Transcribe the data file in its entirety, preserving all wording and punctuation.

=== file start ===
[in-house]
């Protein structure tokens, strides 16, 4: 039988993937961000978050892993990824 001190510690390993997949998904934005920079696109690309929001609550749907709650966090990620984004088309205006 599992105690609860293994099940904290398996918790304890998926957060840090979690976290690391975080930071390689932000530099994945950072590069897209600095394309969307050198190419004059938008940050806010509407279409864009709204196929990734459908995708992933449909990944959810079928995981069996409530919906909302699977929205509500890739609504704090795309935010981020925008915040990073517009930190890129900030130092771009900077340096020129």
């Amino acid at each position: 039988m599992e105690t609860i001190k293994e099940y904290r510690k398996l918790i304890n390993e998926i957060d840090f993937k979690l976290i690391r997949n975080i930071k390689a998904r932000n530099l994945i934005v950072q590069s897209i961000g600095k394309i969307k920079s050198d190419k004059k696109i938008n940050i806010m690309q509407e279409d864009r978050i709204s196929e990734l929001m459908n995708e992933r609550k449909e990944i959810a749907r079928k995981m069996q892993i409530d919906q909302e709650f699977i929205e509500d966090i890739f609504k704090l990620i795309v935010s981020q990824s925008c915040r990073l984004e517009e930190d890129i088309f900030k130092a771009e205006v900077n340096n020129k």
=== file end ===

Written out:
[in-house]
């Protein structure tokens, strides 16, 4: 039988993937961000978050892993990824 001190510690390993997949998904934005920079696109690309929001609550749907709650966090990620984004088309205006 599992105690609860293994099940904290398996918790304890998926957060840090979690976290690391975080930071390689932000530099994945950072590069897209600095394309969307050198190419004059938008940050806010509407279409864009709204196929990734459908995708992933449909990944959810079928995981069996409530919906909302699977929205509500890739609504704090795309935010981020925008915040990073517009930190890129900030130092771009900077340096020129």
């Amino acid at each position: 039988m599992e105690t609860i001190k293994e099940y904290r510690k398996l918790i304890n390993e998926i957060d840090f993937k979690l976290i690391r997949n975080i930071k390689a998904r932000n530099l994945i934005v950072q590069s897209i961000g600095k394309i969307k920079s050198d190419k004059k696109i938008n940050i806010m690309q509407e279409d864009r978050i709204s196929e990734l929001m459908n995708e992933r609550k449909e990944i959810a749907r079928k995981m069996q892993i409530d919906q909302e709650f699977i929205e509500d966090i890739f609504k704090l990620i795309v935010s981020q990824s925008c915040r990073l984004e517009e930190d890129i088309f900030k130092a771009e205006v900077n340096n020129k």